Spoiling dinner: 25% erase the benefits of healthy eating with junk food

LONDON — All calories count, even midnight trips to the fridge and covert excursions to the vending machine. That’s the sobering reminder many may want to take away from a recent study conducted in the United Kingdom. Researchers found an astounding 25 percent of people essentially nullify their healthy diets by indulging in snacks and junk food. Consequently, a team at King’s College London cautions that countless people are unknowingly increasing their risk of strokes and cardiovascular disease.

This project encompassed the snacking habits of 854 people from the ZOE PREDICT study, allowing study authors to see that roughly half of all participants did not match the healthiness of their meals to their snacks, and vice versa. These caloric discrepancies can inflict a number of negative consequences on health, including elevated blood sugar and fat levels. Researchers theorize addressing such snacking imbalances represents a simple way for many to improve their diet, and subsequently, their health.

“Considering 95% of us snack, and that nearly a quarter of our calories come from snacks, swapping unhealthy snacks such as cookies, crisps and cakes to healthy snacks like fruit and nuts is a really simple way to improve your health,” says Dr. Sarah Berry from King’s College London and chief scientist at ZOE, in a university release.

The study details how the United Kingdom, much like the United States, is very much a nation of snackers. In all, 24 percent of U.K. residents’ daily energy intake comes from snacks like cereal bars, pastries, and fruit. On average, people deemed “snackers” by researchers (95% of the cohort) ate 2.28 snacks a day; 47 percent ate just two snacks daily while 29 percent usually consumed more than two.

Couple sitting on supermarket floor eating chips, snacks
(© Drobot Dean – stock.adobe.com)

Interestingly, this work actually shows that snacking is not unhealthy. That is, as long as the snacks being eaten are healthy and nutritious. Those who ate healthy snacks like nuts and fruits on a regular basis were much more likely to register at a healthy weight in comparison to others who either didn’t snack at all or who habitually snacked on junk foods. Moreover, an analysis revealed high-quality snacks can also help promote improved overall metabolic health and decreased hunger.

Notably, just over a quarter (26%) of respondents self-reported eating healthy main meals yet consuming poor-quality snacks throughout their days. These junk food snacks, like highly processed foods and sugary treats, were linked to both poorer health markers and often left people feeling hungry afterward. Unhealthy snacks were also associated with higher BMI, higher visceral fat mass, and higher postprandial (post-meal) triglyceride concentrations. All of those have been linked to a host of metabolic diseases such as stroke, cardiovascular disease, and obesity.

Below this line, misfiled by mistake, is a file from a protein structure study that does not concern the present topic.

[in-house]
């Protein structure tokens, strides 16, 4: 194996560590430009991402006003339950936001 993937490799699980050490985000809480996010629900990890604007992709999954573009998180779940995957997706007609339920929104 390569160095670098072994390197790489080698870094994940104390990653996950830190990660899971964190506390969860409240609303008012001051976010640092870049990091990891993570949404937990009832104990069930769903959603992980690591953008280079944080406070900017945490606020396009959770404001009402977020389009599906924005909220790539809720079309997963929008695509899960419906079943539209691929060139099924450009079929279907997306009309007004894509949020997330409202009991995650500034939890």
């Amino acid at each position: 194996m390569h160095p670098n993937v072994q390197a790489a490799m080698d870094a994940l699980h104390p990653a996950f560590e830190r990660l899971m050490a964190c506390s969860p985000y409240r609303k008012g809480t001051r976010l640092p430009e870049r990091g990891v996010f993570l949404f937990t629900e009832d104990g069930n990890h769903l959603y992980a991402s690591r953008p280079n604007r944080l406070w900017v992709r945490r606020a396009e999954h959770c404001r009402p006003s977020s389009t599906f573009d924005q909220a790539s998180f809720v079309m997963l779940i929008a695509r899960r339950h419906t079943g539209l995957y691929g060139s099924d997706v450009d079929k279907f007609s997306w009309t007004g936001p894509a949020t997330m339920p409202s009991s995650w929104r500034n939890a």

The most popular reported snacks among participants included cookies, nuts and seeds, cheese and butter, fruit, cakes and pies, and granola/cereal bars. In terms of calories, snacks accounting for the greatest caloric contributions were as follows: cakes and pies (14%), breakfast cereals (13%), ice cream and frozen dairy desserts (12%), donuts and pastries (12%), candy (11%), cookies and brownies (11%), and nuts and seeds (11%).

It’s worth noting that the timing of a snack can also play a big role in its health impact. Research suggests snacking after 9 p.m. is associated with poorer blood markers compared to earlier in the day. Nighttime snackers also tend to indulge in energy-dense foods that are higher in fats and sugar.

“This study contributes to the existing literature that food quality is the driving factor in positive health outcomes from food. Making sure we eat a balanced diet of fruit, vegetables, protein and legumes is the best way to improve your health,” concludes Dr. Kate Bermingham from King’s College London and senior scientist at ZOE.

The study is published in the European Journal of Nutrition.

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About the Author

John Anderer

Born blue in the face, John has been writing professionally for over a decade and covering the latest scientific research for StudyFinds since 2019. His work has been featured by Business Insider, Eat This Not That!, MSN, Ladders, and Yahoo!

Studies and abstracts can be confusing and awkwardly worded. He prides himself on making such content easy to read, understand, and apply to one’s everyday life.

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